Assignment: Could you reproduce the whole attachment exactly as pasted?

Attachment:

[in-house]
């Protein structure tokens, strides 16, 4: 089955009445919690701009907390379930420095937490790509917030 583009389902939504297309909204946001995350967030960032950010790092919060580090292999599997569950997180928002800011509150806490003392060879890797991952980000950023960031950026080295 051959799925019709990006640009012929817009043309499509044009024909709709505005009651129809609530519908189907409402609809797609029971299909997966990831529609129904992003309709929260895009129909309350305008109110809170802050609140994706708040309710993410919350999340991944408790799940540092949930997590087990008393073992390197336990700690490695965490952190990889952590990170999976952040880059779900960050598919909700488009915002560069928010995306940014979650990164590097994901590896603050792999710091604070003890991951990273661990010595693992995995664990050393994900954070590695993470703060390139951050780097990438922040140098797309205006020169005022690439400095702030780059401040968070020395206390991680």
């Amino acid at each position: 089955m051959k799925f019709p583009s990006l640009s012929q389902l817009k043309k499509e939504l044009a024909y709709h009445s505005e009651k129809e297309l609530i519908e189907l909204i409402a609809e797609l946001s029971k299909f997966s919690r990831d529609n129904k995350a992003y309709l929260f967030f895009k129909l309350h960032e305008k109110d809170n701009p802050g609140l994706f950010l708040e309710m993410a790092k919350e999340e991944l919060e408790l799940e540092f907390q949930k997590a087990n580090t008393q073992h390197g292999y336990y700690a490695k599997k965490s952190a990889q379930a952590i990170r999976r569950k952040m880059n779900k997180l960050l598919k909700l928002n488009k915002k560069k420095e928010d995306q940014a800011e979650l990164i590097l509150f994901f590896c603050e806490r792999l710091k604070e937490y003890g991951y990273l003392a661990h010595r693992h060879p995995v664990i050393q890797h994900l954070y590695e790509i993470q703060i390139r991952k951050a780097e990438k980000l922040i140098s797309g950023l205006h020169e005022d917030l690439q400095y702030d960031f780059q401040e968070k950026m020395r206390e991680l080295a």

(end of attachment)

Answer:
[in-house]
């Protein structure tokens, strides 16, 4: 089955009445919690701009907390379930420095937490790509917030 583009389902939504297309909204946001995350967030960032950010790092919060580090292999599997569950997180928002800011509150806490003392060879890797991952980000950023960031950026080295 051959799925019709990006640009012929817009043309499509044009024909709709505005009651129809609530519908189907409402609809797609029971299909997966990831529609129904992003309709929260895009129909309350305008109110809170802050609140994706708040309710993410919350999340991944408790799940540092949930997590087990008393073992390197336990700690490695965490952190990889952590990170999976952040880059779900960050598919909700488009915002560069928010995306940014979650990164590097994901590896603050792999710091604070003890991951990273661990010595693992995995664990050393994900954070590695993470703060390139951050780097990438922040140098797309205006020169005022690439400095702030780059401040968070020395206390991680």
């Amino acid at each position: 089955m051959k799925f019709p583009s990006l640009s012929q389902l817009k043309k499509e939504l044009a024909y709709h009445s505005e009651k129809e297309l609530i519908e189907l909204i409402a609809e797609l946001s029971k299909f997966s919690r990831d529609n129904k995350a992003y309709l929260f967030f895009k129909l309350h960032e305008k109110d809170n701009p802050g609140l994706f950010l708040e309710m993410a790092k919350e999340e991944l919060e408790l799940e540092f907390q949930k997590a087990n580090t008393q073992h390197g292999y336990y700690a490695k599997k965490s952190a990889q379930a952590i990170r999976r569950k952040m880059n779900k997180l960050l598919k909700l928002n488009k915002k560069k420095e928010d995306q940014a800011e979650l990164i590097l509150f994901f590896c603050e806490r792999l710091k604070e937490y003890g991951y990273l003392a661990h010595r693992h060879p995995v664990i050393q890797h994900l954070y590695e790509i993470q703060i390139r991952k951050a780097e990438k980000l922040i140098s797309g950023l205006h020169e005022d917030l690439q400095y702030d960031f780059q401040e968070k950026m020395r206390e991680l080295a």